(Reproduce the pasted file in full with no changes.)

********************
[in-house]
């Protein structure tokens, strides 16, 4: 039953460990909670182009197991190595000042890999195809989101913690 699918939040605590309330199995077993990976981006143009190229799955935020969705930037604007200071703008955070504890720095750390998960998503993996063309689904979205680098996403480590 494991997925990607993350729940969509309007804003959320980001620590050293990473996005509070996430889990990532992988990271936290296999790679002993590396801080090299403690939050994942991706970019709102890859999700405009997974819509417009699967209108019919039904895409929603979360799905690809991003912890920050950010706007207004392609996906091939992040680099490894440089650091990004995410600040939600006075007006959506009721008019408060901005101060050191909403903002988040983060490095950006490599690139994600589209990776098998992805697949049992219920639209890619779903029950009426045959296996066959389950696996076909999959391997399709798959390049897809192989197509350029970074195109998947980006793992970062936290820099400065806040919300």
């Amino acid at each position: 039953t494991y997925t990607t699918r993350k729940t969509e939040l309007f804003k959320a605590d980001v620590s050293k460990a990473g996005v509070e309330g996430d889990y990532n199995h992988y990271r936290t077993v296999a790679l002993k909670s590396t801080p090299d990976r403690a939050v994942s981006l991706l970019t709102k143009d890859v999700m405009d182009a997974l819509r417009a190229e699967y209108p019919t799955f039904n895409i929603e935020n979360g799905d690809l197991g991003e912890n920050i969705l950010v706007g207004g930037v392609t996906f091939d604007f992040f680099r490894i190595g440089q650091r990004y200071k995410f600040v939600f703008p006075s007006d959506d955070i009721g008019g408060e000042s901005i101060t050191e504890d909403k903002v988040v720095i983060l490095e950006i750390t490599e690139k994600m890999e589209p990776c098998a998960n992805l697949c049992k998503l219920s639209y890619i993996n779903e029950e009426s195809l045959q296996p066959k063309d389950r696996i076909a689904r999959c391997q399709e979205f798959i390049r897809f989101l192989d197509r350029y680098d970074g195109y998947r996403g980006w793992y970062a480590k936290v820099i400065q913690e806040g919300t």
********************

[in-house]
């Protein structure tokens, strides 16, 4: 039953460990909670182009197991190595000042890999195809989101913690 699918939040605590309330199995077993990976981006143009190229799955935020969705930037604007200071703008955070504890720095750390998960998503993996063309689904979205680098996403480590 494991997925990607993350729940969509309007804003959320980001620590050293990473996005509070996430889990990532992988990271936290296999790679002993590396801080090299403690939050994942991706970019709102890859999700405009997974819509417009699967209108019919039904895409929603979360799905690809991003912890920050950010706007207004392609996906091939992040680099490894440089650091990004995410600040939600006075007006959506009721008019408060901005101060050191909403903002988040983060490095950006490599690139994600589209990776098998992805697949049992219920639209890619779903029950009426045959296996066959389950696996076909999959391997399709798959390049897809192989197509350029970074195109998947980006793992970062936290820099400065806040919300």
């Amino acid at each position: 039953t494991y997925t990607t699918r993350k729940t969509e939040l309007f804003k959320a605590d980001v620590s050293k460990a990473g996005v509070e309330g996430d889990y990532n199995h992988y990271r936290t077993v296999a790679l002993k909670s590396t801080p090299d990976r403690a939050v994942s981006l991706l970019t709102k143009d890859v999700m405009d182009a997974l819509r417009a190229e699967y209108p019919t799955f039904n895409i929603e935020n979360g799905d690809l197991g991003e912890n920050i969705l950010v706007g207004g930037v392609t996906f091939d604007f992040f680099r490894i190595g440089q650091r990004y200071k995410f600040v939600f703008p006075s007006d959506d955070i009721g008019g408060e000042s901005i101060t050191e504890d909403k903002v988040v720095i983060l490095e950006i750390t490599e690139k994600m890999e589209p990776c098998a998960n992805l697949c049992k998503l219920s639209y890619i993996n779903e029950e009426s195809l045959q296996p066959k063309d389950r696996i076909a689904r999959c391997q399709e979205f798959i390049r897809f989101l192989d197509r350029y680098d970074g195109y998947r996403g980006w793992y970062a480590k936290v820099i400065q913690e806040g919300t």